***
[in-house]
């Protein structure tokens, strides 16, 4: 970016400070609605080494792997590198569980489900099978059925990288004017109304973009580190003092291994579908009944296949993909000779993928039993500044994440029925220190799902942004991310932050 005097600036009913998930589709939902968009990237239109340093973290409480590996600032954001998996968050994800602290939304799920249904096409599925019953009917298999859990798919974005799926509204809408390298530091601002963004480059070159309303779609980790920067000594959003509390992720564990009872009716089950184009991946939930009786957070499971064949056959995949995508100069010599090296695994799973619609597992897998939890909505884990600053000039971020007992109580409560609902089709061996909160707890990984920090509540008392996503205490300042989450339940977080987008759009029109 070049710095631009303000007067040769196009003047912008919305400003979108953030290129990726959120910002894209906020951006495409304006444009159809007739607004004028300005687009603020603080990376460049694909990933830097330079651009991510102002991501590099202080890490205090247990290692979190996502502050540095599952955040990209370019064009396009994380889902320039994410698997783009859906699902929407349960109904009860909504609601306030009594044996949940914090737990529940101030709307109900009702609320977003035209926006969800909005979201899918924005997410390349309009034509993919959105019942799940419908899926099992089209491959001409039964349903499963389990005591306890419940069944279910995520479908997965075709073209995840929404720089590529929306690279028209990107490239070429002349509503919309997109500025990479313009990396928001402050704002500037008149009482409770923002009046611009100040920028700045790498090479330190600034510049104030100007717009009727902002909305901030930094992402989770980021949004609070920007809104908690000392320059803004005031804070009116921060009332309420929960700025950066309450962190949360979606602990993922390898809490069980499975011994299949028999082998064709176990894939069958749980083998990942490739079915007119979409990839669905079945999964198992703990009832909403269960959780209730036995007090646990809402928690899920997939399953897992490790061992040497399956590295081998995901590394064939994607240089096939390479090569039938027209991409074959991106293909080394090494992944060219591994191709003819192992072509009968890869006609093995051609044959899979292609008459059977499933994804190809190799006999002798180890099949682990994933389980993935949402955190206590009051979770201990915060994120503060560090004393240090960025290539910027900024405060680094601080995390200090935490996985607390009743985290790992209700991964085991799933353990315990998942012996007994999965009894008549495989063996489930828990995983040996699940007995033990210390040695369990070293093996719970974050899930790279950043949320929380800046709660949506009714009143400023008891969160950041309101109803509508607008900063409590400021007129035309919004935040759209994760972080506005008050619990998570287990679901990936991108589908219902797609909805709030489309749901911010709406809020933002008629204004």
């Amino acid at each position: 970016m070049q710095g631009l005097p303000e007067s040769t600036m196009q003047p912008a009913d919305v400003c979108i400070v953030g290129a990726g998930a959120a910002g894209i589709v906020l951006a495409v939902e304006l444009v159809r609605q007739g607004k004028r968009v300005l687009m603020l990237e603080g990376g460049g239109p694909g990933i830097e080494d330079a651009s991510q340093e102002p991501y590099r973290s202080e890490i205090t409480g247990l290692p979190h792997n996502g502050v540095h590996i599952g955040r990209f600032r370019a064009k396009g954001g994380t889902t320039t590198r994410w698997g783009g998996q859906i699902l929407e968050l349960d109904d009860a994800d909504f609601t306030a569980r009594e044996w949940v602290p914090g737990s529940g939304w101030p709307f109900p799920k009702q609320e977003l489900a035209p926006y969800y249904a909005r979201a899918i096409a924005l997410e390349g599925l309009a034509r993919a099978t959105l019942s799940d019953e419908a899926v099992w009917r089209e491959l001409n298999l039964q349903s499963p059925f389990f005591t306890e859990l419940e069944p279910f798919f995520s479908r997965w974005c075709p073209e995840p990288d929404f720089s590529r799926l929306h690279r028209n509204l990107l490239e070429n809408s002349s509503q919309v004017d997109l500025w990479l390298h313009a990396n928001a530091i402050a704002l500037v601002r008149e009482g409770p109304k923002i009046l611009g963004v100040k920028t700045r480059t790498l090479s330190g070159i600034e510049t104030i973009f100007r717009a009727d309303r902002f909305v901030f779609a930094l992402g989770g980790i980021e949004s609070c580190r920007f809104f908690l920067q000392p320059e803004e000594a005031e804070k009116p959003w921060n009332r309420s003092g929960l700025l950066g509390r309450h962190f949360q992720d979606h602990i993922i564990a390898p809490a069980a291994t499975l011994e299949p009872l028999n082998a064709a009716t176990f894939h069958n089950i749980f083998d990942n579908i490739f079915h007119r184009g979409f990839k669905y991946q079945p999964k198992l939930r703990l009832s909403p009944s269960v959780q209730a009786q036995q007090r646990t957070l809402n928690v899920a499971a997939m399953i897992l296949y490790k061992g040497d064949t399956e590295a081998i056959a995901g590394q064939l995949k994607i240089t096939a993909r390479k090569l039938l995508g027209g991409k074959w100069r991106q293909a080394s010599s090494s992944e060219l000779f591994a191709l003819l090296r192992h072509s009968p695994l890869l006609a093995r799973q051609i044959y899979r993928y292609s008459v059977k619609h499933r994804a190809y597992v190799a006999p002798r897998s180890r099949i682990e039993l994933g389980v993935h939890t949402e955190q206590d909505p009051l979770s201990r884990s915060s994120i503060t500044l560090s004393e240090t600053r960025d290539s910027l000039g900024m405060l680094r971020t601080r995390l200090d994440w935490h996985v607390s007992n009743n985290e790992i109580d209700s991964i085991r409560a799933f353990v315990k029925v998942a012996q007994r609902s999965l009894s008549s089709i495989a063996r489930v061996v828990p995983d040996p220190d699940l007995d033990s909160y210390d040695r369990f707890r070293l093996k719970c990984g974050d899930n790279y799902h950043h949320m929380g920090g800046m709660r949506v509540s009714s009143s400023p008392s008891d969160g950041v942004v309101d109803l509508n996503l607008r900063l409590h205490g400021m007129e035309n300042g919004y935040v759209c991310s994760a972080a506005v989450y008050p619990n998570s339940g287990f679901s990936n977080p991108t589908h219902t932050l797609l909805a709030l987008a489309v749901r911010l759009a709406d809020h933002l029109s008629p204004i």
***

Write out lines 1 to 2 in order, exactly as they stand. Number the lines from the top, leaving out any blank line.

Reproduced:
[in-house]
């Protein structure tokens, strides 16, 4: 970016400070609605080494792997590198569980489900099978059925990288004017109304973009580190003092291994579908009944296949993909000779993928039993500044994440029925220190799902942004991310932050 005097600036009913998930589709939902968009990237239109340093973290409480590996600032954001998996968050994800602290939304799920249904096409599925019953009917298999859990798919974005799926509204809408390298530091601002963004480059070159309303779609980790920067000594959003509390992720564990009872009716089950184009991946939930009786957070499971064949056959995949995508100069010599090296695994799973619609597992897998939890909505884990600053000039971020007992109580409560609902089709061996909160707890990984920090509540008392996503205490300042989450339940977080987008759009029109 070049710095631009303000007067040769196009003047912008919305400003979108953030290129990726959120910002894209906020951006495409304006444009159809007739607004004028300005687009603020603080990376460049694909990933830097330079651009991510102002991501590099202080890490205090247990290692979190996502502050540095599952955040990209370019064009396009994380889902320039994410698997783009859906699902929407349960109904009860909504609601306030009594044996949940914090737990529940101030709307109900009702609320977003035209926006969800909005979201899918924005997410390349309009034509993919959105019942799940419908899926099992089209491959001409039964349903499963389990005591306890419940069944279910995520479908997965075709073209995840929404720089590529929306690279028209990107490239070429002349509503919309997109500025990479313009990396928001402050704002500037008149009482409770923002009046611009100040920028700045790498090479330190600034510049104030100007717009009727902002909305901030930094992402989770980021949004609070920007809104908690000392320059803004005031804070009116921060009332309420929960700025950066309450962190949360979606602990993922390898809490069980499975011994299949028999082998064709176990894939069958749980083998990942490739079915007119979409990839669905079945999964198992703990009832909403269960959780209730036995007090646990809402928690899920997939399953897992490790061992040497399956590295081998995901590394064939994607240089096939390479090569039938027209991409074959991106293909080394090494992944060219591994191709003819192992072509009968890869006609093995051609044959899979292609008459059977499933994804190809190799006999002798180890099949682990994933389980993935949402955190206590009051979770201990915060994120503060560090004393240090960025290539910027900024405060680094601080995390200090935490996985607390009743985290790992209700991964085991799933353990315990998942012996007994999965009894008549495989063996489930828990995983040996699940007995033990210390040695369990070293093996719970974050899930790279950043949320929380800046709660949506009714009143400023008891969160950041309101109803509508607008900063409590400021007129035309919004935040759209994760972080506005008050619990998570287990679901990936991108589908219902797609909805709030489309749901911010709406809020933002008629204004």